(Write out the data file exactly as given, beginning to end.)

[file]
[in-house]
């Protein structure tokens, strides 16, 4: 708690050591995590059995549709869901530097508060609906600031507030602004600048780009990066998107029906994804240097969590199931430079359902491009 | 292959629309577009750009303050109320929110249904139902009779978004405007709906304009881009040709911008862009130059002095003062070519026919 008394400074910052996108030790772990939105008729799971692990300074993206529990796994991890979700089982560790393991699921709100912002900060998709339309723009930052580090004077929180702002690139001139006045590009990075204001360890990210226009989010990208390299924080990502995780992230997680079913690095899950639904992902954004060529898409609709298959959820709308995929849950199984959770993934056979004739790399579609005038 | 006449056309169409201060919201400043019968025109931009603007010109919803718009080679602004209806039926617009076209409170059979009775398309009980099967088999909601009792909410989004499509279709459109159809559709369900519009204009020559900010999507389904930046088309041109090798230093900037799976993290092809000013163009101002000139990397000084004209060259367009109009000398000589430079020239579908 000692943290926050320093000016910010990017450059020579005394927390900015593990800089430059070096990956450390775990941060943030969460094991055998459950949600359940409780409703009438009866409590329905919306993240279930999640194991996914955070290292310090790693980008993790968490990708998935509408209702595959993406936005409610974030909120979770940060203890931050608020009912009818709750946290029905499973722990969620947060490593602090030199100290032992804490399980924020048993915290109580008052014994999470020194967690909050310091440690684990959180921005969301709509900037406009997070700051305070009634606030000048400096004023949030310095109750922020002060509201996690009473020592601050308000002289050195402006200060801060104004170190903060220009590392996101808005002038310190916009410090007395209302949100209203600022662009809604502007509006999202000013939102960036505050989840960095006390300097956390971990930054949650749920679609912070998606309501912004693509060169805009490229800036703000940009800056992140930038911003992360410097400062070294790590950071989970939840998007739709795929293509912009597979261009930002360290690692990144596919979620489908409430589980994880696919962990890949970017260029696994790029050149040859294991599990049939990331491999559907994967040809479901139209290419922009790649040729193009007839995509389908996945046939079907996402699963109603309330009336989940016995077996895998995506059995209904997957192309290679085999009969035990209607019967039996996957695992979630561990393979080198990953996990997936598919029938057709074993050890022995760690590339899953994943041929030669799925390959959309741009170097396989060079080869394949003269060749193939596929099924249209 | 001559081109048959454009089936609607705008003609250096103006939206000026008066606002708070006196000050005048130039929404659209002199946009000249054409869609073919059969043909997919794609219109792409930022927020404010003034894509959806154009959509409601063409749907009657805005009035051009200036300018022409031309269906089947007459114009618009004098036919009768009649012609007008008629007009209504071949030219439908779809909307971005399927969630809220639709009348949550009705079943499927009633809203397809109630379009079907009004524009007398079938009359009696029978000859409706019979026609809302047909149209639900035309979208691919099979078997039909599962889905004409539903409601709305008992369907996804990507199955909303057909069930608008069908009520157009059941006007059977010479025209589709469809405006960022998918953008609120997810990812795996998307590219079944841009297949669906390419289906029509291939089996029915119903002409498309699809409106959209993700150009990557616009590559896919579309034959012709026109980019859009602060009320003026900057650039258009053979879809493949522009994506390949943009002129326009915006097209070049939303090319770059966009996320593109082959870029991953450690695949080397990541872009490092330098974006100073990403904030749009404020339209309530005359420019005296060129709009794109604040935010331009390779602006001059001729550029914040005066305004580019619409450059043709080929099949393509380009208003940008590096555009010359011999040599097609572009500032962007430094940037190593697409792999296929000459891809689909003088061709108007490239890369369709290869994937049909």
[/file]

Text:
[in-house]
């Protein structure tokens, strides 16, 4: 708690050591995590059995549709869901530097508060609906600031507030602004600048780009990066998107029906994804240097969590199931430079359902491009 | 292959629309577009750009303050109320929110249904139902009779978004405007709906304009881009040709911008862009130059002095003062070519026919 008394400074910052996108030790772990939105008729799971692990300074993206529990796994991890979700089982560790393991699921709100912002900060998709339309723009930052580090004077929180702002690139001139006045590009990075204001360890990210226009989010990208390299924080990502995780992230997680079913690095899950639904992902954004060529898409609709298959959820709308995929849950199984959770993934056979004739790399579609005038 | 006449056309169409201060919201400043019968025109931009603007010109919803718009080679602004209806039926617009076209409170059979009775398309009980099967088999909601009792909410989004499509279709459109159809559709369900519009204009020559900010999507389904930046088309041109090798230093900037799976993290092809000013163009101002000139990397000084004209060259367009109009000398000589430079020239579908 000692943290926050320093000016910010990017450059020579005394927390900015593990800089430059070096990956450390775990941060943030969460094991055998459950949600359940409780409703009438009866409590329905919306993240279930999640194991996914955070290292310090790693980008993790968490990708998935509408209702595959993406936005409610974030909120979770940060203890931050608020009912009818709750946290029905499973722990969620947060490593602090030199100290032992804490399980924020048993915290109580008052014994999470020194967690909050310091440690684990959180921005969301709509900037406009997070700051305070009634606030000048400096004023949030310095109750922020002060509201996690009473020592601050308000002289050195402006200060801060104004170190903060220009590392996101808005002038310190916009410090007395209302949100209203600022662009809604502007509006999202000013939102960036505050989840960095006390300097956390971990930054949650749920679609912070998606309501912004693509060169805009490229800036703000940009800056992140930038911003992360410097400062070294790590950071989970939840998007739709795929293509912009597979261009930002360290690692990144596919979620489908409430589980994880696919962990890949970017260029696994790029050149040859294991599990049939990331491999559907994967040809479901139209290419922009790649040729193009007839995509389908996945046939079907996402699963109603309330009336989940016995077996895998995506059995209904997957192309290679085999009969035990209607019967039996996957695992979630561990393979080198990953996990997936598919029938057709074993050890022995760690590339899953994943041929030669799925390959959309741009170097396989060079080869394949003269060749193939596929099924249209 | 001559081109048959454009089936609607705008003609250096103006939206000026008066606002708070006196000050005048130039929404659209002199946009000249054409869609073919059969043909997919794609219109792409930022927020404010003034894509959806154009959509409601063409749907009657805005009035051009200036300018022409031309269906089947007459114009618009004098036919009768009649012609007008008629007009209504071949030219439908779809909307971005399927969630809220639709009348949550009705079943499927009633809203397809109630379009079907009004524009007398079938009359009696029978000859409706019979026609809302047909149209639900035309979208691919099979078997039909599962889905004409539903409601709305008992369907996804990507199955909303057909069930608008069908009520157009059941006007059977010479025209589709469809405006960022998918953008609120997810990812795996998307590219079944841009297949669906390419289906029509291939089996029915119903002409498309699809409106959209993700150009990557616009590559896919579309034959012709026109980019859009602060009320003026900057650039258009053979879809493949522009994506390949943009002129326009915006097209070049939303090319770059966009996320593109082959870029991953450690695949080397990541872009490092330098974006100073990403904030749009404020339209309530005359420019005296060129709009794109604040935010331009390779602006001059001729550029914040005066305004580019619409450059043709080929099949393509380009208003940008590096555009010359011999040599097609572009500032962007430094940037190593697409792999296929000459891809689909003088061709108007490239890369369709290869994937049909």